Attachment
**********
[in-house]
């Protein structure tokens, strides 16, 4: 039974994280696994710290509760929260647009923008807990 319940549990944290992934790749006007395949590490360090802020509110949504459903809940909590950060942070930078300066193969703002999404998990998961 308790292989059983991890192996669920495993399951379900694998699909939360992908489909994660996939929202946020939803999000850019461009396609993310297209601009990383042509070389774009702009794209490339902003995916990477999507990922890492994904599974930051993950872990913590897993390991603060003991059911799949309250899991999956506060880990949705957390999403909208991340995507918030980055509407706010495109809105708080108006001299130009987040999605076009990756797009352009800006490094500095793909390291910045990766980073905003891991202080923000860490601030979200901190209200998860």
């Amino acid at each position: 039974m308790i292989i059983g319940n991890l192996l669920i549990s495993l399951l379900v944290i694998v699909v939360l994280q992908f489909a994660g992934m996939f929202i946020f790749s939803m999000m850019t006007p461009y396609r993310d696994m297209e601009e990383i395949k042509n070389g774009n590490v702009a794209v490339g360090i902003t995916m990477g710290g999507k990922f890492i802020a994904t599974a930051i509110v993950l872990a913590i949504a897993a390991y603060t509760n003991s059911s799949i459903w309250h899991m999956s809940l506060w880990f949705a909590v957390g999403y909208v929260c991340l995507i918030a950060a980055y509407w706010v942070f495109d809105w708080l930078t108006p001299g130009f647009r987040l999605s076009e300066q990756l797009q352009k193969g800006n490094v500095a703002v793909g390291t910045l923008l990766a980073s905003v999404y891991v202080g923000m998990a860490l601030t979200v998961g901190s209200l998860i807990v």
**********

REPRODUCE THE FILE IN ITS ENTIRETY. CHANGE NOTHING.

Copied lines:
[in-house]
């Protein structure tokens, strides 16, 4: 039974994280696994710290509760929260647009923008807990 319940549990944290992934790749006007395949590490360090802020509110949504459903809940909590950060942070930078300066193969703002999404998990998961 308790292989059983991890192996669920495993399951379900694998699909939360992908489909994660996939929202946020939803999000850019461009396609993310297209601009990383042509070389774009702009794209490339902003995916990477999507990922890492994904599974930051993950872990913590897993390991603060003991059911799949309250899991999956506060880990949705957390999403909208991340995507918030980055509407706010495109809105708080108006001299130009987040999605076009990756797009352009800006490094500095793909390291910045990766980073905003891991202080923000860490601030979200901190209200998860």
């Amino acid at each position: 039974m308790i292989i059983g319940n991890l192996l669920i549990s495993l399951l379900v944290i694998v699909v939360l994280q992908f489909a994660g992934m996939f929202i946020f790749s939803m999000m850019t006007p461009y396609r993310d696994m297209e601009e990383i395949k042509n070389g774009n590490v702009a794209v490339g360090i902003t995916m990477g710290g999507k990922f890492i802020a994904t599974a930051i509110v993950l872990a913590i949504a897993a390991y603060t509760n003991s059911s799949i459903w309250h899991m999956s809940l506060w880990f949705a909590v957390g999403y909208v929260c991340l995507i918030a950060a980055y509407w706010v942070f495109d809105w708080l930078t108006p001299g130009f647009r987040l999605s076009e300066q990756l797009q352009k193969g800006n490094v500095a703002v793909g390291t910045l923008l990766a980073s905003v999404y891991v202080g923000m998990a860490l601030t979200v998961g901190s209200l998860i807990v």